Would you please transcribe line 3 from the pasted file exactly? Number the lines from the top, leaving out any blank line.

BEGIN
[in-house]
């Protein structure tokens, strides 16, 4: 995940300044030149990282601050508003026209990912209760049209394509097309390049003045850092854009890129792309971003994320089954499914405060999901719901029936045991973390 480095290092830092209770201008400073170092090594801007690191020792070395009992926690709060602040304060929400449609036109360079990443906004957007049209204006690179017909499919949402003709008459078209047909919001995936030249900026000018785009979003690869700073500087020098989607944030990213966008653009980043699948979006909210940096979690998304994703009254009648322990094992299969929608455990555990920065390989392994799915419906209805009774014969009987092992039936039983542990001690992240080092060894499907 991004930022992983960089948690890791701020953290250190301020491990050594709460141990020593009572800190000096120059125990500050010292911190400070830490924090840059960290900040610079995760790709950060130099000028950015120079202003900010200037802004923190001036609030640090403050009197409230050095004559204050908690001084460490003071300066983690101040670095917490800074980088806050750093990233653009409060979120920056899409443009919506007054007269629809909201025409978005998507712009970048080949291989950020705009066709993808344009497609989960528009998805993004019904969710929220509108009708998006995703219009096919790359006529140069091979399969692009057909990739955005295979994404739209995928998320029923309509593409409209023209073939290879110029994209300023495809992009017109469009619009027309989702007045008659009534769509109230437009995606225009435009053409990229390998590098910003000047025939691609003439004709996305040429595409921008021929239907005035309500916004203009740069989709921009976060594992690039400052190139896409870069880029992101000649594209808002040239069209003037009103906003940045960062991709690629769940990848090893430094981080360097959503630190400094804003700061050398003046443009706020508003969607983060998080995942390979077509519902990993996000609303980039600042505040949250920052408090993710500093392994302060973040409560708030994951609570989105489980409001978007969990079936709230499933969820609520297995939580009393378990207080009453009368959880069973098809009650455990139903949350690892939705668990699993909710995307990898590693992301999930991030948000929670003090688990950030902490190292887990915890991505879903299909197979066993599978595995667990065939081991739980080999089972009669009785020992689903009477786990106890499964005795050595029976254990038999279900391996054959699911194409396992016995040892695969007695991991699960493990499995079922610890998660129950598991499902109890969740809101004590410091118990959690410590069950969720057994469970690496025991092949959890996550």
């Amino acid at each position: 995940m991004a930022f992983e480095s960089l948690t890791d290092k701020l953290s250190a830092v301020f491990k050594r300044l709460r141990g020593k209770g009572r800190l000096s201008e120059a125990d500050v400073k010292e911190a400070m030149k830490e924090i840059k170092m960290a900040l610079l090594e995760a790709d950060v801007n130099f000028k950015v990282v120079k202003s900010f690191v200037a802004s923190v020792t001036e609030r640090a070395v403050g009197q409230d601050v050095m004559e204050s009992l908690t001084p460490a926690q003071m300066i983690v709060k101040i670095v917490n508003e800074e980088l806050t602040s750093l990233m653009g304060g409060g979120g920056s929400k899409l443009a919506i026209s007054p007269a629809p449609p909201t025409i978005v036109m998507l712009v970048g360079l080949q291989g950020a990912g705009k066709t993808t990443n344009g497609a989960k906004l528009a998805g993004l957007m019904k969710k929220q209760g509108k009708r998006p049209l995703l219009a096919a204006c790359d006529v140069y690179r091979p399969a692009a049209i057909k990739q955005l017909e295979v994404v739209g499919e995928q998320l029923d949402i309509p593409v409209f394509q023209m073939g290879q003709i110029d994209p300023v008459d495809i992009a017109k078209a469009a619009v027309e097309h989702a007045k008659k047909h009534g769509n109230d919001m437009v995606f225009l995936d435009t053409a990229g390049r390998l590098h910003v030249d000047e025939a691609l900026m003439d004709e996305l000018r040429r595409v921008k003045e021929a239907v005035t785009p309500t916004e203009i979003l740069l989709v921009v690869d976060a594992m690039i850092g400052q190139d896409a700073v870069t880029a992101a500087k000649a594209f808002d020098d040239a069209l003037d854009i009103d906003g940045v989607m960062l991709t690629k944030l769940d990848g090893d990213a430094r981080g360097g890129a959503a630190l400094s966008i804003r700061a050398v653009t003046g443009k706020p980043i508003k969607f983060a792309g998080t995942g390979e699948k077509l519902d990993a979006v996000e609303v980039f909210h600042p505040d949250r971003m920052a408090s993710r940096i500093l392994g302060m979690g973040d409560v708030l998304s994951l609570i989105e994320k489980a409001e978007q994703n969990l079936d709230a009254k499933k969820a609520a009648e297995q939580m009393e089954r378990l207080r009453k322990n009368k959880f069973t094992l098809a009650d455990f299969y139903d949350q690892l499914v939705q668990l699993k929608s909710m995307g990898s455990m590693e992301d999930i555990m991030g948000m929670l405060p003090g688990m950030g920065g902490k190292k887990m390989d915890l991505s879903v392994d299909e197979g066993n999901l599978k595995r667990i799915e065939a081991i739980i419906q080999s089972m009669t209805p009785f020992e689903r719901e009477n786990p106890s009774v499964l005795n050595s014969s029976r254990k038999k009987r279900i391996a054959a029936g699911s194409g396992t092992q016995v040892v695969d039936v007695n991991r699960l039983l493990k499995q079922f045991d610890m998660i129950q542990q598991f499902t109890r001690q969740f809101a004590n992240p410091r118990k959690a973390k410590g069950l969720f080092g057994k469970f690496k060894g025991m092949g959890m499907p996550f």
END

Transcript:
């Amino acid at each position: 995940m991004a930022f992983e480095s960089l948690t890791d290092k701020l953290s250190a830092v301020f491990k050594r300044l709460r141990g020593k209770g009572r800190l000096s201008e120059a125990d500050v400073k010292e911190a400070m030149k830490e924090i840059k170092m960290a900040l610079l090594e995760a790709d950060v801007n130099f000028k950015v990282v120079k202003s900010f690191v200037a802004s923190v020792t001036e609030r640090a070395v403050g009197q409230d601050v050095m004559e204050s009992l908690t001084p460490a926690q003071m300066i983690v709060k101040i670095v917490n508003e800074e980088l806050t602040s750093l990233m653009g304060g409060g979120g920056s929400k899409l443009a919506i026209s007054p007269a629809p449609p909201t025409i978005v036109m998507l712009v970048g360079l080949q291989g950020a990912g705009k066709t993808t990443n344009g497609a989960k906004l528009a998805g993004l957007m019904k969710k929220q209760g509108k009708r998006p049209l995703l219009a096919a204006c790359d006529v140069y690179r091979p399969a692009a049209i057909k990739q955005l017909e295979v994404v739209g499919e995928q998320l029923d949402i309509p593409v409209f394509q023209m073939g290879q003709i110029d994209p300023v008459d495809i992009a017109k078209a469009a619009v027309e097309h989702a007045k008659k047909h009534g769509n109230d919001m437009v995606f225009l995936d435009t053409a990229g390049r390998l590098h910003v030249d000047e025939a691609l900026m003439d004709e996305l000018r040429r595409v921008k003045e021929a239907v005035t785009p309500t916004e203009i979003l740069l989709v921009v690869d976060a594992m690039i850092g400052q190139d896409a700073v870069t880029a992101a500087k000649a594209f808002d020098d040239a069209l003037d854009i009103d906003g940045v989607m960062l991709t690629k944030l769940d990848g090893d990213a430094r981080g360097g890129a959503a630190l400094s966008i804003r700061a050398v653009t003046g443009k706020p980043i508003k969607f983060a792309g998080t995942g390979e699948k077509l519902d990993a979006v996000e609303v980039f909210h600042p505040d949250r971003m920052a408090s993710r940096i500093l392994g302060m979690g973040d409560v708030l998304s994951l609570i989105e994320k489980a409001e978007q994703n969990l079936d709230a009254k499933k969820a609520a009648e297995q939580m009393e089954r378990l207080r009453k322990n009368k959880f069973t094992l098809a009650d455990f299969y139903d949350q690892l499914v939705q668990l699993k929608s909710m995307g990898s455990m590693e992301d999930i555990m991030g948000m929670l405060p003090g688990m950030g920065g902490k190292k887990m390989d915890l991505s879903v392994d299909e197979g066993n999901l599978k595995r667990i799915e065939a081991i739980i419906q080999s089972m009669t209805p009785f020992e689903r719901e009477n786990p106890s009774v499964l005795n050595s014969s029976r254990k038999k009987r279900i391996a054959a029936g699911s194409g396992t092992q016995v040892v695969d039936v007695n991991r699960l039983l493990k499995q079922f045991d610890m998660i129950q542990q598991f499902t109890r001690q969740f809101a004590n992240p410091r118990k959690a973390k410590g069950l969720f080092g057994k469970f690496k060894g025991m092949g959890m499907p996550f």